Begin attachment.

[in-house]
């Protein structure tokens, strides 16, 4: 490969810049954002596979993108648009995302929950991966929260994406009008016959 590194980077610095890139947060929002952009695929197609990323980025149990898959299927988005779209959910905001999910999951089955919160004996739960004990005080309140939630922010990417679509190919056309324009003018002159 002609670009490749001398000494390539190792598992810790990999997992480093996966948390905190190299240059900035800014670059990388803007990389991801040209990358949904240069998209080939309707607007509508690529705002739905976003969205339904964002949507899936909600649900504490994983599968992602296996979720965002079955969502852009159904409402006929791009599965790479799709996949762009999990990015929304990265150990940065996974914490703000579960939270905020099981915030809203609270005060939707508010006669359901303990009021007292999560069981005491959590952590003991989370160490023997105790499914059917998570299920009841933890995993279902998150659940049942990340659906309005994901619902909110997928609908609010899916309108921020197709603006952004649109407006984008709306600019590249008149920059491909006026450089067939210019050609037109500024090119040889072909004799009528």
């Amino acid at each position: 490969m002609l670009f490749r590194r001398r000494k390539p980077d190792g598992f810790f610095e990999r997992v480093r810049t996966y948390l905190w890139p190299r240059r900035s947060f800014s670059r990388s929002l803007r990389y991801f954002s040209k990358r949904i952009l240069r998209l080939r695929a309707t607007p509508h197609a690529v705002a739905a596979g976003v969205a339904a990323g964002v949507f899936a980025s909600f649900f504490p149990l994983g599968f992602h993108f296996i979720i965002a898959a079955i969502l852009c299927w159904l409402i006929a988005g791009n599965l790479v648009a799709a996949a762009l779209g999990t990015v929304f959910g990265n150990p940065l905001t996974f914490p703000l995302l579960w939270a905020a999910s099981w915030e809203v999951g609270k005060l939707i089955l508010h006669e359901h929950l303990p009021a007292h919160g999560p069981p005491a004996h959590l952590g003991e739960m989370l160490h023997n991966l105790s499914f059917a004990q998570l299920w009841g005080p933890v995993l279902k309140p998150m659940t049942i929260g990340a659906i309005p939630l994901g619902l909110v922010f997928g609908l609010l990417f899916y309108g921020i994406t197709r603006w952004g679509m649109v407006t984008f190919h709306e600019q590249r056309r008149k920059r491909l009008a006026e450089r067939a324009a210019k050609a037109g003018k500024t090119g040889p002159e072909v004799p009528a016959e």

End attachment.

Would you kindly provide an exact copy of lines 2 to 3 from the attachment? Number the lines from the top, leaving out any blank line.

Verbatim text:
């Protein structure tokens, strides 16, 4: 490969810049954002596979993108648009995302929950991966929260994406009008016959 590194980077610095890139947060929002952009695929197609990323980025149990898959299927988005779209959910905001999910999951089955919160004996739960004990005080309140939630922010990417679509190919056309324009003018002159 002609670009490749001398000494390539190792598992810790990999997992480093996966948390905190190299240059900035800014670059990388803007990389991801040209990358949904240069998209080939309707607007509508690529705002739905976003969205339904964002949507899936909600649900504490994983599968992602296996979720965002079955969502852009159904409402006929791009599965790479799709996949762009999990990015929304990265150990940065996974914490703000579960939270905020099981915030809203609270005060939707508010006669359901303990009021007292999560069981005491959590952590003991989370160490023997105790499914059917998570299920009841933890995993279902998150659940049942990340659906309005994901619902909110997928609908609010899916309108921020197709603006952004649109407006984008709306600019590249008149920059491909006026450089067939210019050609037109500024090119040889072909004799009528």
């Amino acid at each position: 490969m002609l670009f490749r590194r001398r000494k390539p980077d190792g598992f810790f610095e990999r997992v480093r810049t996966y948390l905190w890139p190299r240059r900035s947060f800014s670059r990388s929002l803007r990389y991801f954002s040209k990358r949904i952009l240069r998209l080939r695929a309707t607007p509508h197609a690529v705002a739905a596979g976003v969205a339904a990323g964002v949507f899936a980025s909600f649900f504490p149990l994983g599968f992602h993108f296996i979720i965002a898959a079955i969502l852009c299927w159904l409402i006929a988005g791009n599965l790479v648009a799709a996949a762009l779209g999990t990015v929304f959910g990265n150990p940065l905001t996974f914490p703000l995302l579960w939270a905020a999910s099981w915030e809203v999951g609270k005060l939707i089955l508010h006669e359901h929950l303990p009021a007292h919160g999560p069981p005491a004996h959590l952590g003991e739960m989370l160490h023997n991966l105790s499914f059917a004990q998570l299920w009841g005080p933890v995993l279902k309140p998150m659940t049942i929260g990340a659906i309005p939630l994901g619902l909110v922010f997928g609908l609010l990417f899916y309108g921020i994406t197709r603006w952004g679509m649109v407006t984008f190919h709306e600019q590249r056309r008149k920059r491909l009008a006026e450089r067939a324009a210019k050609a037109g003018k500024t090119g040889p002159e072909v004799p009528a016959e």